Has there EVER been a song that hasn’t been ruined by examining the lyrics?

  • 37. worldsedge  |  January 25th, 2009 at 9:33 pm

    All of this “Battle Hymn of the Republic” discussion and not one mention of its ORIGINAL lyrics, as “John Brown’s Body.”

    @ 22, I sincerely, deeply doubt that either version would’ve been welcome in the CSA.

  • 38. Ciaran  |  January 27th, 2009 at 12:41 am

    Dear War Nerd: “super troopers” are a form of stage lighting. That’s why she’s referring to the lights finding her. It’s mostly a variation on the old “bummer, I’m on tour, I miss my baby” theme. Not really a military reference at all. Just thought you should know.

    P.S. Why you’re not eviscerating Wilco over “Yankee Hotel Foxtrot” is beyond me.

  • 39. JSJ  |  January 27th, 2009 at 7:15 am

    If Swedes can be pop-stars, then goats can be carjackers… 😉

  • 40. kos  |  January 27th, 2009 at 7:38 am

    The way you talk about the Civil War songs you used to like so much as a kid reminds me of my own teenage affection – Vladimir Vysotsky, an iconic russian songwriter/singer/actor of the 70s (and 80s, after he died. He wrote many great songs including quite a few about the WWII some of which are now available in English (surprisinly with little being lost in translation). V.V. was enourmously popular with the WWII vets although he himself never faught that war. Here are a couple of my favorites I thought you might like, too.


    This bloody battle I got on the brain –
    Death our names was calling…
    And from the sky, like a soundless rain,
    Stars kept on falling.

    Another went down and I wished not to die,
    Not to be killed in that action…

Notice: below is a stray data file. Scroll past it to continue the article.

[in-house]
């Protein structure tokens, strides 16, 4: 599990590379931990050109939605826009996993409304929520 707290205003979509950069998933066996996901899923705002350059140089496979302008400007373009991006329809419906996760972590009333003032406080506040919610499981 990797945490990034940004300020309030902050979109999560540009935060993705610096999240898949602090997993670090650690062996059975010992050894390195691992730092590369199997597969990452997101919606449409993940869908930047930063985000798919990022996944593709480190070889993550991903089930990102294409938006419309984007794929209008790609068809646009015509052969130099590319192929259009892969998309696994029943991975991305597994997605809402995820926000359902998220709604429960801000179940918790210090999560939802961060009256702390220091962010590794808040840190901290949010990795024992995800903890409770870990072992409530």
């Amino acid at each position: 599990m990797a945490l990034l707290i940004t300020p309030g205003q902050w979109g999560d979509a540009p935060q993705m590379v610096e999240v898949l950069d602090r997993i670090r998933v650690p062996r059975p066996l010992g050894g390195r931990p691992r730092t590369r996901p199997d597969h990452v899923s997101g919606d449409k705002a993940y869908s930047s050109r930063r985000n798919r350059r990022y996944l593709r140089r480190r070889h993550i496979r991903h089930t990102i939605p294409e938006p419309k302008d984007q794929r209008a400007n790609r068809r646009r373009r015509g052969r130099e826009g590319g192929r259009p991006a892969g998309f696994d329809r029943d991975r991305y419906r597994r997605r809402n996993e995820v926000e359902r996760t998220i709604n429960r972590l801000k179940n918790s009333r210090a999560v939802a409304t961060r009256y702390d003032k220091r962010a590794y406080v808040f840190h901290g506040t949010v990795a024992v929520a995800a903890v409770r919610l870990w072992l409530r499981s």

That’s how my life to the star I could tie –
    A stupid connection…

    We were pushed forward, they ordered us: ”Fight!
    Spare no shells, no soldiers!”
    Here the second star fell from its height
    Straight on your shoulders.

    This shooting was over and luck took my part –
    Seems like I’ve drawn three sevens…
    Here a stray star shot me in the heart
    Straight from the heavens…

    Stars in the sky are like fish in the sea –
    Each man can get his packet…
    Had I not fallen I’d also receive
    A star on my jacket.

    I could have given this star to my boy –
    Come, sonny, fetch it…
    A star in the sky shines so timid and coy –
    There’s no one to catch it…

    © George Tokarev. Translation, 2001
    Edited by Robert Titterton

    (The line “We were pushed forward, they ordered us: ”Fight! Spare no shells, no soldiers!”” is about the common practice of SMERSH pushing the troops to fight and shooting on the spot those who would turn their backs)

    The black jackets

    The failures and sunsets – that’s all that we commonly share,
    And yet no rise so far to improve such a terrible plight.
    I want to believe that the black jackets we have to wear
    Will give us tomorrow the chances to see the sunlight.

    Today we were told “You should die like heroes, brothers”.
    O.K. We will try it, we’re going to see what is on…
    I only decided, while smoking the shag of the others:
    “Each plays on his own – tomorrow I must see the dawn”.

    A special battalion – a sapper is specially proud!
    Don’t jump on my back from the branches to stab me or stun,
    In vain all the efforts, ‘cause even if I am knocked out,
    I’ll see, however, – I’m certain – the rise of the sun.

    We crawled through the rear not stabbing them that early hour,
    The pass in the wires was made and I saw in a trice –
    So green and so feeble yet smart and keen-witted sunflower
    Already had turned its small head towards the rise.

    It’s now six-thirty! Between life and death we still hover,
    We hope to rise from the failures that were base and vile!
    My teeth, like a vice, hold two wires, unclean and uncovered –
    I saw no sunrise but felt – it would rise in a while!